Cloudy Blending Paint on Furniture


catalog pull dresser with cc

You may have noticed there are multiple different ways of blending paint on furniture.  Some are seamless, some are more rustic, and some are “cloudy” like this one.

A cloudy blend is appropriate for all kinds of styles, like boho, farmhouse and even traditional.  It’s also somewhat easy to achieve with a little practice.

As soon as I saw this traditional maple dresser, I thought of adding card catalog pulls.  The color choice, however, was a struggle.

maple dresser before with word

Here’s the list of products I use for cloudy blending paint on furniture. 

Resource List:

(Note: These are affiliate links for which I earn a small commission at no extra cost to you.  Thanks for your support!)

If you want tons of information on Dixie Belle paint and products, you can check out this Comprehensive Guide post, and you can download it free here by clicking the picture:

If you want tons of information on Dixie Belle paint and products, you can check out this Comprehensive Guide post, and you can download it free here by clicking the picture:

Cloudy Blending Paint on Furniture

Originally, I chose Stormy Seas, Savannah Mist, Spanish Moss and Dried Sage for a blue and green finish.  But on the first coat, I wasn’t feeling the green, so I switched to Fluff.

Then I went for more of a strict ombre where there was a blended straight line between colors across the front.  Again, it wasn’t feeling organic or right for this piece. 

Finally, I pulled out my Best Dang brush which is very large, densely packed and has a flat top.  Then the cloudy blend flowed easily!

catalog pull dresser off center

Let’s talk about how to achieve this cloudy blend.  Using a different brush for each color, quickly paint swatches of color where you want them in a small area (like a drawer front).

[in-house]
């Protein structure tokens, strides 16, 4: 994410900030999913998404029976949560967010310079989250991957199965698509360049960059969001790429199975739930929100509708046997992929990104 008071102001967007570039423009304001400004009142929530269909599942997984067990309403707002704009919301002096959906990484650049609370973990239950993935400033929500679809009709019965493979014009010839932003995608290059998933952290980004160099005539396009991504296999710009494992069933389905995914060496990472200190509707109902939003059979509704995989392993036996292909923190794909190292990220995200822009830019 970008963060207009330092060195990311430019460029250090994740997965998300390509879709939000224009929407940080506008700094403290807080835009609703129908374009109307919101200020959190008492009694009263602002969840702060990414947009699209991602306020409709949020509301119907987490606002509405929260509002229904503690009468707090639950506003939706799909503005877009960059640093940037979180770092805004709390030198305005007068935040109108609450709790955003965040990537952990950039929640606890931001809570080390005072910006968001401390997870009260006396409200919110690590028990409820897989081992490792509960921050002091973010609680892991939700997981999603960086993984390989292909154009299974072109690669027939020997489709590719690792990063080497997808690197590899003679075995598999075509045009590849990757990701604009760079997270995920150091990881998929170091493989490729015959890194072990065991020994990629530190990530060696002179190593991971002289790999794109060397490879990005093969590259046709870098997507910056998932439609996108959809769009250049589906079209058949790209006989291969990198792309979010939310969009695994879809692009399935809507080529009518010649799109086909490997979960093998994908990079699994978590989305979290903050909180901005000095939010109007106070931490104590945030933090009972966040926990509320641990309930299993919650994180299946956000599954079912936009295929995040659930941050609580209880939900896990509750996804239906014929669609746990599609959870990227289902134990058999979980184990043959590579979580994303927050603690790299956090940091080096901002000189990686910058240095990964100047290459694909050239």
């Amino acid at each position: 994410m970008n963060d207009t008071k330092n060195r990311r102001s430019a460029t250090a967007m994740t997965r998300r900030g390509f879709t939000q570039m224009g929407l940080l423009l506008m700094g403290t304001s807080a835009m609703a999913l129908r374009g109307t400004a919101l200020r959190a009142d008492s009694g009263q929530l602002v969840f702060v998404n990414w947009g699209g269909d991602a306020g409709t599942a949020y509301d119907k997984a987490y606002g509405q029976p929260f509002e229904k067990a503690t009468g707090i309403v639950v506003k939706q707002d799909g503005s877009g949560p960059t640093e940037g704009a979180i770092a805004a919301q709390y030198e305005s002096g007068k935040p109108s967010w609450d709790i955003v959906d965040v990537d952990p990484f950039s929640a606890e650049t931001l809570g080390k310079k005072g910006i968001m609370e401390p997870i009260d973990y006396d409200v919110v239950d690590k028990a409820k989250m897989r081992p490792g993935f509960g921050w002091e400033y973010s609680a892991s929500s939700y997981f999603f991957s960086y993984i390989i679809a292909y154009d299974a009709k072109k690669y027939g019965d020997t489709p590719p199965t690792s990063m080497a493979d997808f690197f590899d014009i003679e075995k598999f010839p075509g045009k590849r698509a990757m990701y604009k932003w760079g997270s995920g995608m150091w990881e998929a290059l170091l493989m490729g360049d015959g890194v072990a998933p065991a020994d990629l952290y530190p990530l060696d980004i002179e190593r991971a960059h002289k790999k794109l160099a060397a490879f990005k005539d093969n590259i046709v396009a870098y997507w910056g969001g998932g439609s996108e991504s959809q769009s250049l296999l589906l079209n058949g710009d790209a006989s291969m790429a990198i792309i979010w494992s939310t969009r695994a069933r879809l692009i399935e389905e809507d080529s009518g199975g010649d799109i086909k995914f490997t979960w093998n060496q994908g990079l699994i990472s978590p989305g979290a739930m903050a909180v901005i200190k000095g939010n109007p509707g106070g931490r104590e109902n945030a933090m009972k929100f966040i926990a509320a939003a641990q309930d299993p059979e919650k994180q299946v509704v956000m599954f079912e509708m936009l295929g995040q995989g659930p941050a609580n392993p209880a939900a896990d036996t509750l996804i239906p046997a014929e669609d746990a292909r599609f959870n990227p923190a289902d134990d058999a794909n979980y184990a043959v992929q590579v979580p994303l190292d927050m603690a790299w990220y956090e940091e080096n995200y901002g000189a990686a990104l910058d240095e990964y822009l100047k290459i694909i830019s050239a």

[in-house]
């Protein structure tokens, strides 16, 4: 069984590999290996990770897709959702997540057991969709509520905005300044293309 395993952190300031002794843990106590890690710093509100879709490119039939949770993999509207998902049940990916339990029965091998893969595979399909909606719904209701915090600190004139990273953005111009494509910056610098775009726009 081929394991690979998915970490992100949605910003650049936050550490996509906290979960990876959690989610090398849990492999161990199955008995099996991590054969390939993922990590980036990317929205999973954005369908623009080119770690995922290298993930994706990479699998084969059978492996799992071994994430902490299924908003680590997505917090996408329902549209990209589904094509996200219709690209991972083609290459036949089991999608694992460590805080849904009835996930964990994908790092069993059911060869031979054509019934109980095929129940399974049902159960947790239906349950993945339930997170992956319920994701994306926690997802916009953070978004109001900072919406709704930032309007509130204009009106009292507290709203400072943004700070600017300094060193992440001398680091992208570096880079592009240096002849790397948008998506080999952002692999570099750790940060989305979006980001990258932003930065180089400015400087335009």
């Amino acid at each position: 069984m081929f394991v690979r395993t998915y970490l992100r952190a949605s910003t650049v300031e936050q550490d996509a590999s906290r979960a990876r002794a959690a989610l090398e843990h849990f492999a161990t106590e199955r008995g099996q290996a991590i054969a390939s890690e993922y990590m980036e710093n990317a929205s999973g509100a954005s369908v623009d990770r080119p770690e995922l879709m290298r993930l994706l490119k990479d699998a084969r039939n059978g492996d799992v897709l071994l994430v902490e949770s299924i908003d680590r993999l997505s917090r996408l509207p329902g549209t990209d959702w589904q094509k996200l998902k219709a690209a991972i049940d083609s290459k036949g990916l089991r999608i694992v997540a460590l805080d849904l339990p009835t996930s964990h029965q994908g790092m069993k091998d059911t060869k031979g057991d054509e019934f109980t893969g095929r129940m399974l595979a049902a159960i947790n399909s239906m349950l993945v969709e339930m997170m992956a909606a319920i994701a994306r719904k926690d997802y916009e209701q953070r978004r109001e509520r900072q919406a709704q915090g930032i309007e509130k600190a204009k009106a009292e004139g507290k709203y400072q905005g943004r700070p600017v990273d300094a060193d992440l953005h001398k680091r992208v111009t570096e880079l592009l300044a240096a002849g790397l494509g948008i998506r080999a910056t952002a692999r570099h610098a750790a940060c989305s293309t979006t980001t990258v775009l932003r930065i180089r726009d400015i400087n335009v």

Mist lightly with water, and then use the Best Dang brush to swirl lightly over the surface blending the colors together.  You can add more of one color if it is getting too light or dark in an area.  But quickly do your blending, and then stop.  Don’t overblend!

On the sides, I avoided straight lines again and let the colors organically blend throughout.  You may think you need to match the sides up to the front, but you can see I didn’t really do that and it looks just fine.

cloudy blending paint on furniture

Colonial Black Gel Stain

When a dresser top is in pretty good shape, one great option is to darken it up with gel stain.  This covers the little nicks, dings or scratches and makes it look richer.

Using an applicator pad, I wiped on one coat of No Pain Gel Stain in Colonial Black.  This is an oil-based stain, so it is nice and durable for furniture tops. 

Black may sound scary, but you can see that the grain and underlying brown stain color still come through.  The end result looks similar to an espresso stain color.

As usual, I sealed the whole piece with 2 coats of Clear Coat in Satin.  But first I sanded lightly with a 220-grit sanding pad to get a buttery smooth finish.  I just love the feel and sheen of this finish.

catalog pull dresser top

Adding Catalog Pulls

I purchased these catalog pulls from Amazon for around $17 for 10 pulls.  They are very substantial and sturdy, and you can’t beat that price!

They came in this satin black finish which was perfect for this piece.  I thought about putting pulls on the bottom half of the top drawers, but thought that would be too visually heavy.

catalog pull dresser side

Can you believe this is the same dresser?  If you want to try blending paint on furniture, please Pin!

blue blended dresser pin

If you enjoyed this dresser makeover, you may like these projects as well.

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